4. As if to emphasise this point, for the simple
olfactory inference problems considered in this work, both algorithms
turned out to be very fast, and therefore indistinguishable in terms of
the average timecourse. In a revised paper, we will include a figure
addressing a more difficult problem of olfactory inference for which there
is a distinction between these two models.
Although our dream
experiments remain to be performed, we can make some contact with recent
findings:
We will discuss the work of Miura et al. (2012), who
provided evidence for a simple rate code (spike count code) in the
piriform cortex that is in agreement with both our models. Similarly,
experiments on pattern completion and separation by Chapuis and Wilson
(2012) indicate that odor identities are more likely to be represented in
the anterior piriform cortex. Additionally, Miura et al. (2012) showed
that noisecorrelations were quenched after odor presentation, an
observation which is naturally consistent with the sampling hypothesis.
We agree that these experiments should be acknowledged in our
manuscript, if only to demonstrate the difficulty of the distinction we
are trying to make.
The proposed changes require that we
relegate some of the derivations to supplementary material. However, this
will also allow us to more comprehensively describe all the mathematical
derivations.
We appreciate all the specific comments, we will
implement them. We address the remaining major comments in the following.
Reviewer 1 We will discuss how the various nonlinearities in
our models can be implemented. Certainly, some approximations will need to
be used for log/exp mapping in their highly nonlinear range. To some
extent, nonlinear transformations can be performed by dendrites (Poirazi
et al., 2003; Ujfalussy and Lengyel, 2011). As to divisive normalization 
it has already been observed in the olfactory bulb (Olsen et al., 2010).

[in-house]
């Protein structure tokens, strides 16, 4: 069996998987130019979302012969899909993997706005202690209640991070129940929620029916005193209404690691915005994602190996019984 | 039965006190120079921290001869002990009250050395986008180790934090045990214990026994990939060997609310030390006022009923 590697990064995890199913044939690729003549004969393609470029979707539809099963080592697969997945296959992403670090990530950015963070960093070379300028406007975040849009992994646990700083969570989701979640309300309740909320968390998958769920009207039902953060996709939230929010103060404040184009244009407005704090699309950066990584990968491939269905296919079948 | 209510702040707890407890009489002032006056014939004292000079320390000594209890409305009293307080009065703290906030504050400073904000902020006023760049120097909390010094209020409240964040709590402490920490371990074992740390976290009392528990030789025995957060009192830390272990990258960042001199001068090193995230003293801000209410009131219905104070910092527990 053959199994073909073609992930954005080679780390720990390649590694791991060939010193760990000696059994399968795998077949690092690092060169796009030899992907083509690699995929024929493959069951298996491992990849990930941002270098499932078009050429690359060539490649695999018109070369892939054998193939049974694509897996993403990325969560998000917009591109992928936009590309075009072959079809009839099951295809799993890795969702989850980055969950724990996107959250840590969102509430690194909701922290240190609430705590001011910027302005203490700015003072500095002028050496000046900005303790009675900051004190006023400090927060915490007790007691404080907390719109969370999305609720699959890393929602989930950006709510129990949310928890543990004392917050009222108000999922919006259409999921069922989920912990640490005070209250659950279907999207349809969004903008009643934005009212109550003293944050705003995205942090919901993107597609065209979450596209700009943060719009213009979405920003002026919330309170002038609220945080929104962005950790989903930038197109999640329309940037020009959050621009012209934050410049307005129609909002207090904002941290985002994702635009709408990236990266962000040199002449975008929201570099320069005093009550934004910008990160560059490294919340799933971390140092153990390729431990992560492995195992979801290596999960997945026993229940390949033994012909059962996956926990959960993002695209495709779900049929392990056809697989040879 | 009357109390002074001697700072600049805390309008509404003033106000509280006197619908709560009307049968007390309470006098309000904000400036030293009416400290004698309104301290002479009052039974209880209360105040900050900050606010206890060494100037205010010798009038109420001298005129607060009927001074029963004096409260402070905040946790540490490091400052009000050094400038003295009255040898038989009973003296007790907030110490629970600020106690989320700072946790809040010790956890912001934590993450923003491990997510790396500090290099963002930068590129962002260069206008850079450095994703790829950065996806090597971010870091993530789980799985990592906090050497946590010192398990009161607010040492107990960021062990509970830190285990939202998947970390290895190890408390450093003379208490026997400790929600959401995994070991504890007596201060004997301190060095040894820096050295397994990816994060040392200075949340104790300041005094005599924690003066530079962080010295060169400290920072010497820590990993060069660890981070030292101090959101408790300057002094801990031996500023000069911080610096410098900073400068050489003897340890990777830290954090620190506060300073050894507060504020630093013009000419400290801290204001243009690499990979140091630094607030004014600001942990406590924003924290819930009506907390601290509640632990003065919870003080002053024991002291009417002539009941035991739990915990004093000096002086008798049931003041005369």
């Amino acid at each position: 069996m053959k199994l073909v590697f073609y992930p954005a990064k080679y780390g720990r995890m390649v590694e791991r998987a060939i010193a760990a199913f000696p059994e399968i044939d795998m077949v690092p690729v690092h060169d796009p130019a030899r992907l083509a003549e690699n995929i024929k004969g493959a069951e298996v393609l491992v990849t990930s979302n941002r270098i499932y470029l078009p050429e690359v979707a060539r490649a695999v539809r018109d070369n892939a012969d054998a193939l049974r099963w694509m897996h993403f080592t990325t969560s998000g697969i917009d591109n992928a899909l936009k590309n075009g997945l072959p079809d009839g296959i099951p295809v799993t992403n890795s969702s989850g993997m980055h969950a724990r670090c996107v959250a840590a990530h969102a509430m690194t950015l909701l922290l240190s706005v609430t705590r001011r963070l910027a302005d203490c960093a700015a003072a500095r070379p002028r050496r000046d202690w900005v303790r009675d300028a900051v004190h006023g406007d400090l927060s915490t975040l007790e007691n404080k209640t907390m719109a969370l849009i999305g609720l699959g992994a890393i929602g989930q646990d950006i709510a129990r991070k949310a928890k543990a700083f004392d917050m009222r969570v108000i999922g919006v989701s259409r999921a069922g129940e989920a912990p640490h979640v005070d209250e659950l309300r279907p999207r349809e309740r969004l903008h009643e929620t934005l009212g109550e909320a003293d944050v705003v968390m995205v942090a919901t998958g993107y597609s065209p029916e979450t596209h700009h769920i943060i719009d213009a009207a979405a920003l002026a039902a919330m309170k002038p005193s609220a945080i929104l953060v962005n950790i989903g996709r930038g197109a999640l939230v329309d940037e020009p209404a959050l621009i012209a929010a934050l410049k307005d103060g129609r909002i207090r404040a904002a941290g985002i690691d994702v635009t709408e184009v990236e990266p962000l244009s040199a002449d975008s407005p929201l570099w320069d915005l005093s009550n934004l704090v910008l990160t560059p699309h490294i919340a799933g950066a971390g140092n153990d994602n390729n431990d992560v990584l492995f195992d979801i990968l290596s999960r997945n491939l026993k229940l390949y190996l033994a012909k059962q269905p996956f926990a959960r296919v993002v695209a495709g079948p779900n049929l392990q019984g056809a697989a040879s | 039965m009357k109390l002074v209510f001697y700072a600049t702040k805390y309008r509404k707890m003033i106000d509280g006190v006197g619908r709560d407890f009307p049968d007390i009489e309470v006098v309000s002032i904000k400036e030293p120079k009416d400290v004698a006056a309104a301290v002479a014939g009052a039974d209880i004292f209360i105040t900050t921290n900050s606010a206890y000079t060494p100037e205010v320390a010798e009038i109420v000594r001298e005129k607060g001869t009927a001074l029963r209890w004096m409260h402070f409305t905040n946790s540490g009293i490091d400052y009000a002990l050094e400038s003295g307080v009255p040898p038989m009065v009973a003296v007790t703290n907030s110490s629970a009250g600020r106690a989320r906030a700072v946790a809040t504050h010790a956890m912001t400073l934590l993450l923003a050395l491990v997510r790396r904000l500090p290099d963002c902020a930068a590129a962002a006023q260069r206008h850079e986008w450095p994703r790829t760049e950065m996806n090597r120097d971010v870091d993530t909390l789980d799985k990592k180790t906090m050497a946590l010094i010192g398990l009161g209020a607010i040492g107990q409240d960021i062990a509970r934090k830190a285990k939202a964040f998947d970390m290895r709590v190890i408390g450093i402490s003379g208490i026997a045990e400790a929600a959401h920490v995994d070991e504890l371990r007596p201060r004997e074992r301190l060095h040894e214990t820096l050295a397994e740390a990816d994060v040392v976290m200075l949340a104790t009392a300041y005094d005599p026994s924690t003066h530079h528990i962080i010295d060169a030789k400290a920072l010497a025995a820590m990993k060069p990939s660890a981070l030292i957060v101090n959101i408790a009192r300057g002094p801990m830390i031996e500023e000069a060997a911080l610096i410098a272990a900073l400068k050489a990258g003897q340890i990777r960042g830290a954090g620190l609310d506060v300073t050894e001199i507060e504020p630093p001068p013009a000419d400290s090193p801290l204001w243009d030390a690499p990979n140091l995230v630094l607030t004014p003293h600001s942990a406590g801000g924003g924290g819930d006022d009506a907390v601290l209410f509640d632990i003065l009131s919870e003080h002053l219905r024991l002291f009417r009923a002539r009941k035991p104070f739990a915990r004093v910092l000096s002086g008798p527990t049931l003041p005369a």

Reviewer 2 We will augment the discussion of the constraints
and assumptions of our encoding schemes. In particular, we will point out
that sampling requires more ”basic” computations than the variational
scheme, such as addition and division, but it also requires more
sophisticated connectivity  ”links” that influence inputs and outputs of
concentrationcoding neurons. We will acknowledge existing work on
neurally plausible implementation of sampling by Buesing et al. (2011).
Reviewer 3 We agree that using the true posterior as a
benchmark for our algorithms would be ideal. Unfortunately, this can be
done only if the number of odors is very small. Likewise, it would be
interesting to study how the results scale with network size, and we have
looked at this for our samplingbased model (unpublished data; we found
that it generally scaled well). However, the results depend strongly on
how we scale the weights. Because of this, and because of the NIPS page
limit, we decided against an investigation of scaling.
Reviewer 4
We thank the reviewer for the positive review and valuable insight.
We thank all reviewers for their detailed feedback; we believe it
will lead to substantial improvements in the paper. We were also happy
that the reviewers thought our work may have high impact. We hope that
this reply will tip the scales to allow us to present this work to the
NIPS community.